Some Competitive and Professional Rules Enforcement Level tournaments use video for live streaming or replay broadcast of matches. Players may decline to appear on camera; however, players in the playoff matches of Professional Rules Enforcement Level tournaments may not decline to appear on camera.
Video commentators are considered spectators for the purpose of the tournament, but may talk during the match as long as they can’t be heard by players being covered. They are responsible for behaving respectfully to all tournament participants during coverage.
Spectators are also permitted to record matches provided that they do so unobtrusively.
The Head Judge of a World Championship, World Magic Cup, or Pro Tour tournament may, in his or her sole discretion, use video replay to assist in making rulings during a match. Video replays may not be used to assist in making rulings in tournaments other than a World Championship, World Magic Cup, or Pro Tour tournament. Players may not request that a judge consult a video replay. Video replays may also be used for investigative purposes at a later time.
There’s a few reasons why coverage was previously unable to use video replay:
- People on camera may get some additional advantage when they are on camera due to the video replay option.
- It adds time to the investigation. The Head Judge needs to head somewhere, have the video team find the video for that match, find the exact spot, and then watch it, possibly multiple times.
In the end, the pros of using video replay at higher level events outweighed the cons.
At Professional Rules Enforcement Level tournaments which use video for live-streaming or replay broadcast of matches, players playing matches in the video filming area must arrange their cards, tokens, and other accessories on the battlefield using the following layout:
- From the player’s perspective, nonlands must be kept closer to the player’s opponent than lands, and no cards should be between the land area and the edge of the table closest to the player.
- Non-creature permanents whose use may reasonably be associated with either the land or nonland area (e.g. an artifact whose only ability is a mana ability) may be located in either area, provided the overall layout is, in the judgment of tournament officials, clear. However, permanents that are also creatures (e.g. artifacts with March of the Machines on the battlefield, Dryad Arbor, or a Treetop Village that is currently a creature) must be placed in the nonland area. Players may not use other cards to intentionally obscure the presence of a permanent in any area of the battlefield.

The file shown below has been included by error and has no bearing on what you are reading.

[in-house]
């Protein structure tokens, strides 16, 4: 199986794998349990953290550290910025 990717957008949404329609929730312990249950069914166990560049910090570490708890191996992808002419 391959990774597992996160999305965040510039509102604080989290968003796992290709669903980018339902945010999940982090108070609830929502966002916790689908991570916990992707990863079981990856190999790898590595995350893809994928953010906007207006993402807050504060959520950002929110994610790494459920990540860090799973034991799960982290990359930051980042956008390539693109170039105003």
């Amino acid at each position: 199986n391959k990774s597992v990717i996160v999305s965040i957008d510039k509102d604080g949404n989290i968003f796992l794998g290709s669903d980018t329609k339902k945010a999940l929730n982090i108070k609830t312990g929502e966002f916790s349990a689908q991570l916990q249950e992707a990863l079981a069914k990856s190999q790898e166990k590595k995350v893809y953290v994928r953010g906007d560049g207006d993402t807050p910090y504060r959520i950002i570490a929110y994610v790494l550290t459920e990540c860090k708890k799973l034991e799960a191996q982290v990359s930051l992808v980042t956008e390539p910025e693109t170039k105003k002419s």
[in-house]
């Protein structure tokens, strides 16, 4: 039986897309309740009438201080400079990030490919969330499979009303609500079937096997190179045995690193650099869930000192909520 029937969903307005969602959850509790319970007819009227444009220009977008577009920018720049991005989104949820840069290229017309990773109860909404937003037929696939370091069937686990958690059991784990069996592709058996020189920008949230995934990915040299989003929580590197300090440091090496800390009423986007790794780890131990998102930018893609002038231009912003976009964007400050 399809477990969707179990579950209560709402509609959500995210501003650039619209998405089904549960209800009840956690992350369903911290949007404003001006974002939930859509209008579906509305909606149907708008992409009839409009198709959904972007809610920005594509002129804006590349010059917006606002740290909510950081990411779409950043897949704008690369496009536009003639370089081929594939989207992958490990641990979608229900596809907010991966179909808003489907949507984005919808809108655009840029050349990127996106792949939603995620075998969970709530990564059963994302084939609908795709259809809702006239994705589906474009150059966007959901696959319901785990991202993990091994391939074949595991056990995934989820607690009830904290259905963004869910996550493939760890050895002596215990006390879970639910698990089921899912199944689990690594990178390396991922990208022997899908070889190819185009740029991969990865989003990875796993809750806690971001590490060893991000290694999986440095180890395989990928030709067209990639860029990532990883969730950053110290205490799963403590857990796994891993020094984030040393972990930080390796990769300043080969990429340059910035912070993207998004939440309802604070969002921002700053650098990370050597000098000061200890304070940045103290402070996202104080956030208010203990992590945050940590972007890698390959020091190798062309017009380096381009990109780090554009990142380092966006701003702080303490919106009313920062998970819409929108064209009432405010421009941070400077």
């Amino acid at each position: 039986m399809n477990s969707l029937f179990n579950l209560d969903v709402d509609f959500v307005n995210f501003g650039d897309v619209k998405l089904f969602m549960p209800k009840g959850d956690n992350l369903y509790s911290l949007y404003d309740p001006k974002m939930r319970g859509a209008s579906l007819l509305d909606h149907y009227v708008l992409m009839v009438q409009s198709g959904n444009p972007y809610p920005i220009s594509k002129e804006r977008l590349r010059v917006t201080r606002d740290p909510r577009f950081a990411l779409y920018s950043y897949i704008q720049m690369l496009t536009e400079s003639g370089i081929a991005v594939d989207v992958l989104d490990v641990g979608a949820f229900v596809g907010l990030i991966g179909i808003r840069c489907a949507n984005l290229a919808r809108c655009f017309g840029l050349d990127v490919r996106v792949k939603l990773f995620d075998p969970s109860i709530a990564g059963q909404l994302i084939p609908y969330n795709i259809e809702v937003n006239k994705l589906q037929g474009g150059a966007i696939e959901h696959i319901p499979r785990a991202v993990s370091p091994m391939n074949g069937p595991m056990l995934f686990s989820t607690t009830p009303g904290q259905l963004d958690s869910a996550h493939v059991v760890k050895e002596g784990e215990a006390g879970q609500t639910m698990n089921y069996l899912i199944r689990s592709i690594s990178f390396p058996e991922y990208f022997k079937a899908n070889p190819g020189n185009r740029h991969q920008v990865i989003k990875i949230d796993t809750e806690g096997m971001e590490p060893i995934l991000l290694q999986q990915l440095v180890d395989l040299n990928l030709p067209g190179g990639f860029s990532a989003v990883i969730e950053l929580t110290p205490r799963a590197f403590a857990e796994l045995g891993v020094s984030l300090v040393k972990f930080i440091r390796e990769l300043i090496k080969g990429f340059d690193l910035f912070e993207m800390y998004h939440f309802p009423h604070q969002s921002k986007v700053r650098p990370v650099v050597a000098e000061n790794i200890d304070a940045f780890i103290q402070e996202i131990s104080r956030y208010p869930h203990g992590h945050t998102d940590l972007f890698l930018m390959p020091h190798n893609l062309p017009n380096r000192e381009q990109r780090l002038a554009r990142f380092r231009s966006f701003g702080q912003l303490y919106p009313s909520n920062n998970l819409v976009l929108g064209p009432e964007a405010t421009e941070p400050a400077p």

- Each card should remain clearly associated with any permanents attached to it. For example, an Aura enchanting a land should be in the land area in contact with that land.
- The player’s library, graveyard, and exiled cards should be kept all to the left of the battlefield or all to the right of the battlefield at the player’s discretion.
- The player’s graveyard and exiled cards should be adjacent to the player’s library. All three should be distinct at all times.
- If a card is exiled by a permanent and that permanent includes a way to perform additional actions with the exiled card, that card should remain in contact with that permanent such that the association is clear.
- Each untapped permanent should face its controller. Players are permitted to briefly turn a card upside-down as a memory aid.
All of the above points were added in August 2015 to ensure that the play area on coverage is consistent among players for viewer clarity. These tips are good overall ideas in general. Players who have unclear boards can create issues due to sloppiness.
Tournament officials may make exceptions or additions to these guidelines at their sole discretion in order to keep each player’s game layout clear. Players in exceptional situations (e.g. a player playing a deck with no lands or a deck that makes significant use of the graveyard) should consult with tournament officials to determine what allowances, if any, will be made.